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The people of Catalunya are fighting against political extermination

11 Sep 2018 3 minute read
Neil McEvoy in Barcelona

Neil McEvoy, Independent AM for South Wales Central

I arrived in Barcelona last night in order to celebrate La Diada: Catalunya Day.

There is a contrast as to what many people in Spain think is happening here and how the Catalans themselves feel. A political dialogue is desperately needed, but unfortunately is not forthcoming from the Spanish state.

The most overwhelming thing that I sense is an underlying fear and tension, kept in check by a stubborn belief in Catalunya, human rights and democracy.

In Wales, we have the luxury of falling out on social media over a range of quite unimportant issues. That is put in perspective when you visit Catalunyna and see citizens fighting for a future for their nation, against a powerful state waging a war of political extermination.

For the first time ever, the Spanish Civil Guard has been drafted into Barcelona for Catalunya Day. The civil guard is an organised as a military force, charged with police duties under the authority of both the Ministry of the Interior and the Ministry of Defence.

Last night there were reports of attacks on people wearing yellow ribbons, with a gang dressed in while hoods running amok a la Klu Klux Clan.

Here, you see the face of the real hard right, with Nazi salutes, who want to return to a past where they were free to subjugate other cultures. Francoism is alive and well.

Over the evening meal, we are told about a property covered with yellow ribbons being firebombed.

It’s official: the extreme right in Spain is frightened of a small morsel of yellow cloth. They are petrified by what it actually represents.

A whole political class of leaders has been imprisoned and I read in the Spanish press that many could be looking at up to 25 years in jail.

Activists tell me that they fear arrest and no longer carry mobile phones when going to meetings: the venues are clandestine, with some people using assumed names.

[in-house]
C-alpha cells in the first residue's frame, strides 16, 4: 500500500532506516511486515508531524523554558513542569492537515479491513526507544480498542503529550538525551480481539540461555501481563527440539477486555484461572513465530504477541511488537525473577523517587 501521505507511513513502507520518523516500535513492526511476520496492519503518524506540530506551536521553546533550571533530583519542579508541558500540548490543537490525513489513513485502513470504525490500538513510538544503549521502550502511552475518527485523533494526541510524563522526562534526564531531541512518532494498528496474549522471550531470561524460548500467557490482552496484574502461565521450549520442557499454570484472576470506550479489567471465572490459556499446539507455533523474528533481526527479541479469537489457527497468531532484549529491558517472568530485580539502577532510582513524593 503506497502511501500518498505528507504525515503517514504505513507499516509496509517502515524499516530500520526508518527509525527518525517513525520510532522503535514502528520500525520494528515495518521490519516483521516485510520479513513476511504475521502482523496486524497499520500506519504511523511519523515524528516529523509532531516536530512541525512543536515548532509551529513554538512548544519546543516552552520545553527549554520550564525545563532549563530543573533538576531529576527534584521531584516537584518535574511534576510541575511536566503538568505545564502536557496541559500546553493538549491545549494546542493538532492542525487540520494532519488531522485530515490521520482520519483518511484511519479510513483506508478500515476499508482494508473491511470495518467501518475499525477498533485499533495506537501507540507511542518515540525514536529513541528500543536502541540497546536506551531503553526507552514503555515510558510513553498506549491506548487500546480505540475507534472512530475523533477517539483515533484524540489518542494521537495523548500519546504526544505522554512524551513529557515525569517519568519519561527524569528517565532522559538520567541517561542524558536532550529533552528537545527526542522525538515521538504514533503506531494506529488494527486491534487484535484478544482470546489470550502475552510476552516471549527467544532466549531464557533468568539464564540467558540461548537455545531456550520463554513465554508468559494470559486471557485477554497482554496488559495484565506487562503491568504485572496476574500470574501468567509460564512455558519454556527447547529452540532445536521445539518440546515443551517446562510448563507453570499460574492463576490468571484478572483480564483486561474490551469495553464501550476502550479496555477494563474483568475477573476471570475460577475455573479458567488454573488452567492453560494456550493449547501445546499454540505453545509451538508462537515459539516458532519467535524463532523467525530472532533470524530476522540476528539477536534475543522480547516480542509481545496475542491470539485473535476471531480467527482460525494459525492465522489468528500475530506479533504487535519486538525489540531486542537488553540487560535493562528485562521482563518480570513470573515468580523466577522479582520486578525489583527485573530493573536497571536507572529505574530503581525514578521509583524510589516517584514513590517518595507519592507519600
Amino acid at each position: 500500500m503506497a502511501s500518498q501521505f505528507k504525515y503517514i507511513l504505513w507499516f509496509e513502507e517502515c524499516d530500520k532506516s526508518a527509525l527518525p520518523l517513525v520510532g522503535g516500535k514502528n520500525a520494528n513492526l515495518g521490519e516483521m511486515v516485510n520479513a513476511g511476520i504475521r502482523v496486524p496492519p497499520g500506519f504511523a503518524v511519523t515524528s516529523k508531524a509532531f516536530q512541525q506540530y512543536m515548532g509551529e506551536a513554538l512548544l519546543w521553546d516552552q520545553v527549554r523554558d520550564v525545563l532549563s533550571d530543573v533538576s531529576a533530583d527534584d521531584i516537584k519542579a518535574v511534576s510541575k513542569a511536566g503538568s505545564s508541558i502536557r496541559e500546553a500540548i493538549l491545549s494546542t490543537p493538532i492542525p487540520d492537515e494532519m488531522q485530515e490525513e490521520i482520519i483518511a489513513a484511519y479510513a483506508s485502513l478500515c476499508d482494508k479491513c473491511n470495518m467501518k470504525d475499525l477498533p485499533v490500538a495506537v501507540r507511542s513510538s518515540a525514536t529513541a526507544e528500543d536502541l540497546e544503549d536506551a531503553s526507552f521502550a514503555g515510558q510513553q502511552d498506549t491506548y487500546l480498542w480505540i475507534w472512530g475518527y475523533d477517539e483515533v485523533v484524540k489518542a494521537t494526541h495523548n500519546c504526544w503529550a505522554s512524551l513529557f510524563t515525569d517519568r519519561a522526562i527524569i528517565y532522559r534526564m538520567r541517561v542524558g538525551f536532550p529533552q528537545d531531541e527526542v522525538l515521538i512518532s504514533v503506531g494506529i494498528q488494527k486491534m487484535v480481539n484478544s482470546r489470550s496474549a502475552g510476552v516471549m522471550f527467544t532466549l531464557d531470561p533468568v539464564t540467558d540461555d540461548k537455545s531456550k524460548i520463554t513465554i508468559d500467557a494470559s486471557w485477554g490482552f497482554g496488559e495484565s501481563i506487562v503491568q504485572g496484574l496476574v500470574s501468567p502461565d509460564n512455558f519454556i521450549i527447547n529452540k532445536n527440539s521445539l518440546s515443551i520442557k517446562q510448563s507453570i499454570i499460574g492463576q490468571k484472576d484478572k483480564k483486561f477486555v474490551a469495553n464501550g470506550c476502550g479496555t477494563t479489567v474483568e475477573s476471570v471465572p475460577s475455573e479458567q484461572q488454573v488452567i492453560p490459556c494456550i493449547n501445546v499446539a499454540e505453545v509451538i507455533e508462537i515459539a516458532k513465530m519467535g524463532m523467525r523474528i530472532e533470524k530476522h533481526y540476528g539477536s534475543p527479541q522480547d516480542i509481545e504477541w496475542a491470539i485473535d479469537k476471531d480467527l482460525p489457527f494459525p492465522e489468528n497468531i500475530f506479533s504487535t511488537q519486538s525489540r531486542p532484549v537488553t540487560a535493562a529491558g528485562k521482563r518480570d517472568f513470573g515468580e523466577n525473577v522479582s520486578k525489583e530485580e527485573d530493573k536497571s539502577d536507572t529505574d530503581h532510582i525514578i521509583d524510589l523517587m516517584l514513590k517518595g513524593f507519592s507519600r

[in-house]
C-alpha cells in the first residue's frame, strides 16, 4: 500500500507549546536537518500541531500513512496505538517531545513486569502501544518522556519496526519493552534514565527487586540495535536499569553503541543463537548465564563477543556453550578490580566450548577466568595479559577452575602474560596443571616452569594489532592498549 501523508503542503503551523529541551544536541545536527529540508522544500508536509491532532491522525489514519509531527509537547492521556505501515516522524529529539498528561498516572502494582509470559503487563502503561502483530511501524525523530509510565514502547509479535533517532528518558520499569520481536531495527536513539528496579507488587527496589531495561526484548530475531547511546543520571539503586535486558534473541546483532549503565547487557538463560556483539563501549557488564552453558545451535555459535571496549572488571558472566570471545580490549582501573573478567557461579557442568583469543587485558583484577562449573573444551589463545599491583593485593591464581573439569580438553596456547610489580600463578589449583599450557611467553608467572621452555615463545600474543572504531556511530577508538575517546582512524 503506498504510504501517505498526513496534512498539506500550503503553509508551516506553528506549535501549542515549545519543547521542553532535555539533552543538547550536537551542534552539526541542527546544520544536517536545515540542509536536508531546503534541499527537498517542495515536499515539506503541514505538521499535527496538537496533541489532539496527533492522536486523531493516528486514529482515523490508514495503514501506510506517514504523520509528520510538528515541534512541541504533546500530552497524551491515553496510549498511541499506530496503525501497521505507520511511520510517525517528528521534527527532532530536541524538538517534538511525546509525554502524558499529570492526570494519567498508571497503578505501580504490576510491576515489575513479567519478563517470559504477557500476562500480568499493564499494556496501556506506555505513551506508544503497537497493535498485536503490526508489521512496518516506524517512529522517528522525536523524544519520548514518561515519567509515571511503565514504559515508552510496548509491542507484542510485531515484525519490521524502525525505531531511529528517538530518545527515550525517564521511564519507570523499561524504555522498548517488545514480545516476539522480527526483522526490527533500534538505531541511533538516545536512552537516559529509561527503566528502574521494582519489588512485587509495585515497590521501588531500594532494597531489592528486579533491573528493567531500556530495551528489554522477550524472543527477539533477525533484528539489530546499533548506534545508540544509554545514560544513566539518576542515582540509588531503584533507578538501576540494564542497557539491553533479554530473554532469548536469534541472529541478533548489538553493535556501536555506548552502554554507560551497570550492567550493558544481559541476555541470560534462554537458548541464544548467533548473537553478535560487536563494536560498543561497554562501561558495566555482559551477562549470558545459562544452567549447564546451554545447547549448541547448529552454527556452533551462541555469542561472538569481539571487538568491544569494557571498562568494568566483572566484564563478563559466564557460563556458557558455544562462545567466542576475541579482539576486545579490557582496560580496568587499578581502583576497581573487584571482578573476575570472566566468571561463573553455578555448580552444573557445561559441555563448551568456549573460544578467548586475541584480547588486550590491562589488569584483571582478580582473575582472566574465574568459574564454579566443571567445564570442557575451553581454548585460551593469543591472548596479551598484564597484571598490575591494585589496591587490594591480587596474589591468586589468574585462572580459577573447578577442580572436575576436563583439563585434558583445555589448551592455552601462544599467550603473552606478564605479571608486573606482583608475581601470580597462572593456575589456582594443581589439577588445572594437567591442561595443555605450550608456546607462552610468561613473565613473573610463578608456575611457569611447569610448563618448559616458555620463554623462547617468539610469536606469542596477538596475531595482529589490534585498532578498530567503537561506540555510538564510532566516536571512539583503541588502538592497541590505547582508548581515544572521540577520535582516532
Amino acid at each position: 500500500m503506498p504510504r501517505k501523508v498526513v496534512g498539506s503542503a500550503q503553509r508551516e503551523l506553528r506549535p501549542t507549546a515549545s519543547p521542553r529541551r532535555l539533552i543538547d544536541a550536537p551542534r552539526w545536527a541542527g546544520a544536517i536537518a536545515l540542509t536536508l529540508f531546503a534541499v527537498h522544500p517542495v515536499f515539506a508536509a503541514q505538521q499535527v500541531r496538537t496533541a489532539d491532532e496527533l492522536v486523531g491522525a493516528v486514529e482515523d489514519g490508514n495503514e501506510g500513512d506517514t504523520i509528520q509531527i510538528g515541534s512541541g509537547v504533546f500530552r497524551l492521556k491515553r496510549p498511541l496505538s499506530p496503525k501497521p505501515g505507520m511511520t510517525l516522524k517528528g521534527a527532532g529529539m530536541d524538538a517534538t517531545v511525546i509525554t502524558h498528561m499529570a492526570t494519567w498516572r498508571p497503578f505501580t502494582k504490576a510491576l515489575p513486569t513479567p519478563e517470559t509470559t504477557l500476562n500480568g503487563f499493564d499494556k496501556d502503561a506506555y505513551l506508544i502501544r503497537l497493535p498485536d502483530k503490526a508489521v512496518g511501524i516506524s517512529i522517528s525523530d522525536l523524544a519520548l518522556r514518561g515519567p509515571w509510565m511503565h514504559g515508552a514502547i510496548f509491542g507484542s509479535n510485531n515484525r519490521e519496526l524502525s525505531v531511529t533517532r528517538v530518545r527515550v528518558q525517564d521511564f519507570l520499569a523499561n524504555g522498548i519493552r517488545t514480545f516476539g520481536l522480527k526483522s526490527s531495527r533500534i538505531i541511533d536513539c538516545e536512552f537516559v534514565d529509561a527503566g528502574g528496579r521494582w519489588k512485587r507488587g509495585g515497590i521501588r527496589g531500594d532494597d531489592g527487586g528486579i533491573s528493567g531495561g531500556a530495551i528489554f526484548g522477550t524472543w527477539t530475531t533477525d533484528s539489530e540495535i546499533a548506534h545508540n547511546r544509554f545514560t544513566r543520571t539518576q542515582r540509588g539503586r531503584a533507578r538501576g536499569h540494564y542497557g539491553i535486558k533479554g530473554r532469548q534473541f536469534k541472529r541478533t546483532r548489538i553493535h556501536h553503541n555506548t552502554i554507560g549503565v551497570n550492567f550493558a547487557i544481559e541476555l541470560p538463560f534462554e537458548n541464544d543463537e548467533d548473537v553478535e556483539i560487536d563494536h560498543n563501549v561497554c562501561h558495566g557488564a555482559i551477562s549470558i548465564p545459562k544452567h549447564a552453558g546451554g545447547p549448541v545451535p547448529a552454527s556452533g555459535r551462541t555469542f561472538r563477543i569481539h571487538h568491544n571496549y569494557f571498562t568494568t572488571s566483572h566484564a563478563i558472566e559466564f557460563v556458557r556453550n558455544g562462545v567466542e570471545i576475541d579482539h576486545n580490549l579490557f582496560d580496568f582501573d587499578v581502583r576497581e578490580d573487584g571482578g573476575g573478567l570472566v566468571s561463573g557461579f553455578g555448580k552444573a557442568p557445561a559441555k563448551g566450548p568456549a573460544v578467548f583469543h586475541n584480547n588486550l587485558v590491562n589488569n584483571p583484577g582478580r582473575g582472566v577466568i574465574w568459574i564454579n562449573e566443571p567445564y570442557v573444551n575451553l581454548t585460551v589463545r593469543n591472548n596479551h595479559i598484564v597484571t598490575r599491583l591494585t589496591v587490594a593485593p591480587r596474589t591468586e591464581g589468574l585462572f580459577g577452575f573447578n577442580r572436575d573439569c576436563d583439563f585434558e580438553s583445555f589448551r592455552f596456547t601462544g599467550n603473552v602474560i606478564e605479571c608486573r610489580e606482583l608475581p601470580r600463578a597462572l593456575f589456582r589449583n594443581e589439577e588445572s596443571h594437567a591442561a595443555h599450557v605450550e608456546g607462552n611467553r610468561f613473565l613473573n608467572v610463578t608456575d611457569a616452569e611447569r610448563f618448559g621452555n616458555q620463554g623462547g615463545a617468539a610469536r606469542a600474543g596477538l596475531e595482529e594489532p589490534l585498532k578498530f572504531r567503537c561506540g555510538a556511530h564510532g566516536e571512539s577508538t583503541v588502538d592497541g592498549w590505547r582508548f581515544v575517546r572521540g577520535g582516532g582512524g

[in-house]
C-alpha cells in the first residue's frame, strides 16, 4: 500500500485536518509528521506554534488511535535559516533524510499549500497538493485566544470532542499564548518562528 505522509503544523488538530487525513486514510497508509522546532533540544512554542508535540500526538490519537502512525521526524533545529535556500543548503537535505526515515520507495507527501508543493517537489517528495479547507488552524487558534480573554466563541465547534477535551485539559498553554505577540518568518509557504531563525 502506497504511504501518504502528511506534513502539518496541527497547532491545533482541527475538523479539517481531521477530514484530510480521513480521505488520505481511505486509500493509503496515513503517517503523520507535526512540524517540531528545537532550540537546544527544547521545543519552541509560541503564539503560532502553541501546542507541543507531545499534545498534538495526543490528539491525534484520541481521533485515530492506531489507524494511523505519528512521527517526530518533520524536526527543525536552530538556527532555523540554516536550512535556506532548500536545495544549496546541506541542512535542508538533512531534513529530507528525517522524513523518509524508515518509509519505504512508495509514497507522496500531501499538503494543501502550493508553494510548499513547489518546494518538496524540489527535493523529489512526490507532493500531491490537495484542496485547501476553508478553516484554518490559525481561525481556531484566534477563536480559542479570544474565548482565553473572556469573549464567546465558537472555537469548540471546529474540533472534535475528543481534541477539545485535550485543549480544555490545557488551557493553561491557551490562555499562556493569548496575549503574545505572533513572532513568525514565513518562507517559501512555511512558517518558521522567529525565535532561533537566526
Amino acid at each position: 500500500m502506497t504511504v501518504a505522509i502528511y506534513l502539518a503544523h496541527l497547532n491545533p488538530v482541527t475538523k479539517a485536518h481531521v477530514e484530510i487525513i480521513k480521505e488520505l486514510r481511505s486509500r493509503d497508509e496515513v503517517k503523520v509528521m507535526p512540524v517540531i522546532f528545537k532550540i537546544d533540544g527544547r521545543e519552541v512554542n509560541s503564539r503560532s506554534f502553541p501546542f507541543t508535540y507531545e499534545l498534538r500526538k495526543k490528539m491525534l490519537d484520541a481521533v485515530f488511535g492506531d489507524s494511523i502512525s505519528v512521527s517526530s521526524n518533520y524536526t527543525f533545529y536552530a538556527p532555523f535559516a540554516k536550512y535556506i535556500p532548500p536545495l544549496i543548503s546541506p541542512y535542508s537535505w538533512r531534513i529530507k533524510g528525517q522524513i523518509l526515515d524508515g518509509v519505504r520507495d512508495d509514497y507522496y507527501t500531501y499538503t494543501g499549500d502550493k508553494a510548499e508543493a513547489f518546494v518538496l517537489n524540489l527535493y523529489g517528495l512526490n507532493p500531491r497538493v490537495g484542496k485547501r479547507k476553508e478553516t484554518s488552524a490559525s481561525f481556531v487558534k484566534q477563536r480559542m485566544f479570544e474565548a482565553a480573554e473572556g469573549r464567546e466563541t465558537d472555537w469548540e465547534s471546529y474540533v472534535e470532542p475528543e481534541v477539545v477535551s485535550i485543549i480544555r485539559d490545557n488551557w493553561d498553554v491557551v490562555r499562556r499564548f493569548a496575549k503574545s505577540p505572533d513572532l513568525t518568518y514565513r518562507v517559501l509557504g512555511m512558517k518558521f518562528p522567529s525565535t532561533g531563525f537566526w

This is a European Union state in 2018. We could be in the 1930s.

For the first time ever on la Diada, there is a fear of violence. The Catalans tell me they are an open people who love diversity and what we would call “chware teg”.

They feel however that the fascist right have come for a fight; they want to spark violence in order to give the Spanish state the excuse to intervene more harshly. Law and order seems to have been turned upside down.

The former Chief of the Catalan police, Josep Lluís Trapero, who was praised as a hero worldwide last year for his handling of the ISIS attacks in Barcelona was arrested and charged with belonging to a “complex and heterogeneous criminal organisation” led by the former Catalan President Carles Puigdemont.

Those were the words used by the Spanish national court judge Carmen Lamela in the indictment.

These are serious times in Catalunya, where anything could happen. It is predicted that there will be well over a million people on the streets tomorrow standing up for they believe in.

Should things turn ugly, these people will stand tall and turn the other cheek in the name of freedom. I will be one of them.

Neil McEvoy AM was invited to the Diada Celebration by Foreign Friends of Catalunya.

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